— Martin Luther King, Jr. American clergyman, activist, and leader in the American Civil Rights Movement 1929 - 1968
1950s, Conquering Self-centeredness (1957)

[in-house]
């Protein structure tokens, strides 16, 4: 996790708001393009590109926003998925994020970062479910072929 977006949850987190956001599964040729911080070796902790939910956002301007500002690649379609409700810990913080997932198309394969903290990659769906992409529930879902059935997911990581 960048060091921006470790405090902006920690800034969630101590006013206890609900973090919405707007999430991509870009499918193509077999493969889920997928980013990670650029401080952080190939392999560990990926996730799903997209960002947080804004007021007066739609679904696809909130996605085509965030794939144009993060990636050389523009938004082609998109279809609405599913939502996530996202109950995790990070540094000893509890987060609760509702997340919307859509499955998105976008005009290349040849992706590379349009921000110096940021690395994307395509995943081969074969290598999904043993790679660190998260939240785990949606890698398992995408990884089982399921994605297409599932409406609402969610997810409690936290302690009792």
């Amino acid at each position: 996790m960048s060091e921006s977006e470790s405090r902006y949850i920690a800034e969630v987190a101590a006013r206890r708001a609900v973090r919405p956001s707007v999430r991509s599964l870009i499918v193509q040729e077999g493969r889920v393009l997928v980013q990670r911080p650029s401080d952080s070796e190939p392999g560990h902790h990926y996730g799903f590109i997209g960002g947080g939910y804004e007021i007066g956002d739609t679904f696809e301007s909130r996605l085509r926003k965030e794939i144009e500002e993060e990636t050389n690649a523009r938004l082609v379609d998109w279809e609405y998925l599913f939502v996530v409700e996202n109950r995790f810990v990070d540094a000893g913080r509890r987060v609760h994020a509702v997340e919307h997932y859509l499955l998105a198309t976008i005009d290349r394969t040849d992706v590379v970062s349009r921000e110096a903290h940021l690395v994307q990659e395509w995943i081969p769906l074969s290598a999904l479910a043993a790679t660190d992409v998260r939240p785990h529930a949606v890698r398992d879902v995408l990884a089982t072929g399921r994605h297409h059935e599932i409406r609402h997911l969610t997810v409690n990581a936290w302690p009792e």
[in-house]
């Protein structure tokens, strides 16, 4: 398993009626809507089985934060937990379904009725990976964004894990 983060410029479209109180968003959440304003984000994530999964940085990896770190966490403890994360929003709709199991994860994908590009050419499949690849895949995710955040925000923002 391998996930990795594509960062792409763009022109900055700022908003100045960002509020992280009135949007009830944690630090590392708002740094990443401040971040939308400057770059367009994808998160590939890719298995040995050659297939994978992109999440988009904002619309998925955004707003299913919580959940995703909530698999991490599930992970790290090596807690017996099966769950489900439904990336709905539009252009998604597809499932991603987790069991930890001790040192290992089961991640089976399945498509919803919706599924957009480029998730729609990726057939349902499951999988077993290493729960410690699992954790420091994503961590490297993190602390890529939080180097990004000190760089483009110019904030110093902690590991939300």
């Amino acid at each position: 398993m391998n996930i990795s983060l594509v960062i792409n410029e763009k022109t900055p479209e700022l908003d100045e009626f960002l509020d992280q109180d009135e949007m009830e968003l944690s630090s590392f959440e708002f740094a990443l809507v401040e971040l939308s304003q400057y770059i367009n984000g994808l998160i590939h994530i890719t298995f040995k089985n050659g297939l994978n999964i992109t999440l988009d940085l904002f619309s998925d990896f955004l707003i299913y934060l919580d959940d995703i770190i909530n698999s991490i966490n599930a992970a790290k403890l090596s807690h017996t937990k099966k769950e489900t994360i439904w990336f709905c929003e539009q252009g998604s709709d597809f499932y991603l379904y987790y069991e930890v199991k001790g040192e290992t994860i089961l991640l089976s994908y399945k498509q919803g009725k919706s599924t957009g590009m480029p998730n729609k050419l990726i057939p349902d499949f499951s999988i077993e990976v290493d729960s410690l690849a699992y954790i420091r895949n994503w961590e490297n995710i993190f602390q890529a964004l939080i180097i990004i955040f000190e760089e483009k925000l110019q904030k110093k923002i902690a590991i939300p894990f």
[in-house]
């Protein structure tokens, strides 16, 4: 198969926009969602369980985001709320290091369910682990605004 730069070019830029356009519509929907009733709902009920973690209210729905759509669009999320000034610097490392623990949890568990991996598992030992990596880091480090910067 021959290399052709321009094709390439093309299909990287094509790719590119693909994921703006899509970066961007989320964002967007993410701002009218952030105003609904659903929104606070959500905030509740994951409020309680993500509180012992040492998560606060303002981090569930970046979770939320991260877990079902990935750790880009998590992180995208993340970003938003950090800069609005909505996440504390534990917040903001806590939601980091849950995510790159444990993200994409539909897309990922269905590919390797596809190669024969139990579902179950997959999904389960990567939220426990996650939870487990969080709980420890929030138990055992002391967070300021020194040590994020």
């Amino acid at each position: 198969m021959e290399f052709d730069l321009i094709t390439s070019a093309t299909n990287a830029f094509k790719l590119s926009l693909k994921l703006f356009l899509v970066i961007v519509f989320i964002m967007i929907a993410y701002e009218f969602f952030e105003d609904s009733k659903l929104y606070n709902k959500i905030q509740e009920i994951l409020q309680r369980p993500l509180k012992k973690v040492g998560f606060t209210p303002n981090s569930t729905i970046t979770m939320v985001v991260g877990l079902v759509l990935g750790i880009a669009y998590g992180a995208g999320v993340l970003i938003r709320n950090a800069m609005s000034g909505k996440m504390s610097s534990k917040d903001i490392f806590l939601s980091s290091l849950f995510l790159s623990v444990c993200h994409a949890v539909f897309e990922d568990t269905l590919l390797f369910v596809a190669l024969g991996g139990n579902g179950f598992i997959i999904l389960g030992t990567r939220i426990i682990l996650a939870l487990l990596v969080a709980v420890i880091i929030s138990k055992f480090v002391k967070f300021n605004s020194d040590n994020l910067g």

Context: I look at my little daughter every day and she wants certain things and when she wants them, she wants them. And she almost cries out, “I want what I want when I want it.” She is not concerned about what I think about it or what Mrs. King thinks about it. She wants it. She’s a child and that’s very natural and normal for a child. She is inevitably self-centered because she’s a child. But when one matures, when one rises above the early years of childhood, he begins to love people for their own sake. He turns himself to higher loyalties. He gives himself to something outside of himself. He gives himself to causes that he lives for and sometimes will even die for. He comes to the point that now he can rise above his individualistic concerns, and he understands then what Jesus meant when he says, “He who finds his life shall lose it; he who loses his life for my sake, shall find it.”’ In other words, he who finds his ego shall lose his ego, but he who loseth his ego for my sake, shall find it. And so you see people who are apparently selfish; it isn’t merely an ethical issue but it is a psychological issue. They are the victims of arrested development, and they are still children. They haven’t grown up. And like a modern novelist says about one of his characters, “Edith is a little country, bounded on the east and the west, on the north and the south, by Edith.” And so many people are little countries, bounded all around by themselves and they never quite get out of themselves. And these are the persons who are victimized with arrested development.